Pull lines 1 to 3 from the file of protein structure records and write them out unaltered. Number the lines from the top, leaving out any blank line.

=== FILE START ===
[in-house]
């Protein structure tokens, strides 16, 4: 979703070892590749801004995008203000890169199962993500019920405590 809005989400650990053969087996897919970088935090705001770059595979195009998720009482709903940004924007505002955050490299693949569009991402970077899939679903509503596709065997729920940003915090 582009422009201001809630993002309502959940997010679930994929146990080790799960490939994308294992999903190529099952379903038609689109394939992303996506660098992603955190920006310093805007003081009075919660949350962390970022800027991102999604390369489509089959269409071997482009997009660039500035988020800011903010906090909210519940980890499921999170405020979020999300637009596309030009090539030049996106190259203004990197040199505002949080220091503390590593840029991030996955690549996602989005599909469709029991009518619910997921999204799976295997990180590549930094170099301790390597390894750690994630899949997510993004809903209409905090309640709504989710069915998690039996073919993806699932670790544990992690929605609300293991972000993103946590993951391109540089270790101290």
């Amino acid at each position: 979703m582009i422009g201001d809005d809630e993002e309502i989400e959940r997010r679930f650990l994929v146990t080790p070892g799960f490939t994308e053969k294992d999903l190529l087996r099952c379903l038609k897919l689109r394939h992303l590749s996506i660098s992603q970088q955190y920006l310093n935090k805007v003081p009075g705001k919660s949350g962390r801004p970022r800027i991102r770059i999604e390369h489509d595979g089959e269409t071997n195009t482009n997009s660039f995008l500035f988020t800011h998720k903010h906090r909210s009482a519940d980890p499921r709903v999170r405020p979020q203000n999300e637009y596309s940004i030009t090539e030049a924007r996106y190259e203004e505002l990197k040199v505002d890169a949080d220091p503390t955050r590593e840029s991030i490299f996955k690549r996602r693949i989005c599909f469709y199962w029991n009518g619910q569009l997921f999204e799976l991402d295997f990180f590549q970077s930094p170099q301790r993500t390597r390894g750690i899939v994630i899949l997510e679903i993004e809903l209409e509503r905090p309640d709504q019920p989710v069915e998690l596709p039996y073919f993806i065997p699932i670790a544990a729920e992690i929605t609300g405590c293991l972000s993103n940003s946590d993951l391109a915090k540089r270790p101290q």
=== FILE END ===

[in-house]
């Protein structure tokens, strides 16, 4: 979703070892590749801004995008203000890169199962993500019920405590 809005989400650990053969087996897919970088935090705001770059595979195009998720009482709903940004924007505002955050490299693949569009991402970077899939679903509503596709065997729920940003915090 582009422009201001809630993002309502959940997010679930994929146990080790799960490939994308294992999903190529099952379903038609689109394939992303996506660098992603955190920006310093805007003081009075919660949350962390970022800027991102999604390369489509089959269409071997482009997009660039500035988020800011903010906090909210519940980890499921999170405020979020999300637009596309030009090539030049996106190259203004990197040199505002949080220091503390590593840029991030996955690549996602989005599909469709029991009518619910997921999204799976295997990180590549930094170099301790390597390894750690994630899949997510993004809903209409905090309640709504989710069915998690039996073919993806699932670790544990992690929605609300293991972000993103946590993951391109540089270790101290």
């Amino acid at each position: 979703m582009i422009g201001d809005d809630e993002e309502i989400e959940r997010r679930f650990l994929v146990t080790p070892g799960f490939t994308e053969k294992d999903l190529l087996r099952c379903l038609k897919l689109r394939h992303l590749s996506i660098s992603q970088q955190y920006l310093n935090k805007v003081p009075g705001k919660s949350g962390r801004p970022r800027i991102r770059i999604e390369h489509d595979g089959e269409t071997n195009t482009n997009s660039f995008l500035f988020t800011h998720k903010h906090r909210s009482a519940d980890p499921r709903v999170r405020p979020q203000n999300e637009y596309s940004i030009t090539e030049a924007r996106y190259e203004e505002l990197k040199v505002d890169a949080d220091p503390t955050r590593e840029s991030i490299f996955k690549r996602r693949i989005c599909f469709y199962w029991n009518g619910q569009l997921f999204e799976l991402d295997f990180f590549q970077s930094p170099q301790r993500t390597r390894g750690i899939v994630i899949l997510e679903i993004e809903l209409e509503r905090p309640d709504q019920p989710v069915e998690l596709p039996y073919f993806i065997p699932i670790a544990a729920e992690i929605t609300g405590c293991l972000s993103n940003s946590d993951l391109a915090k540089r270790p101290q």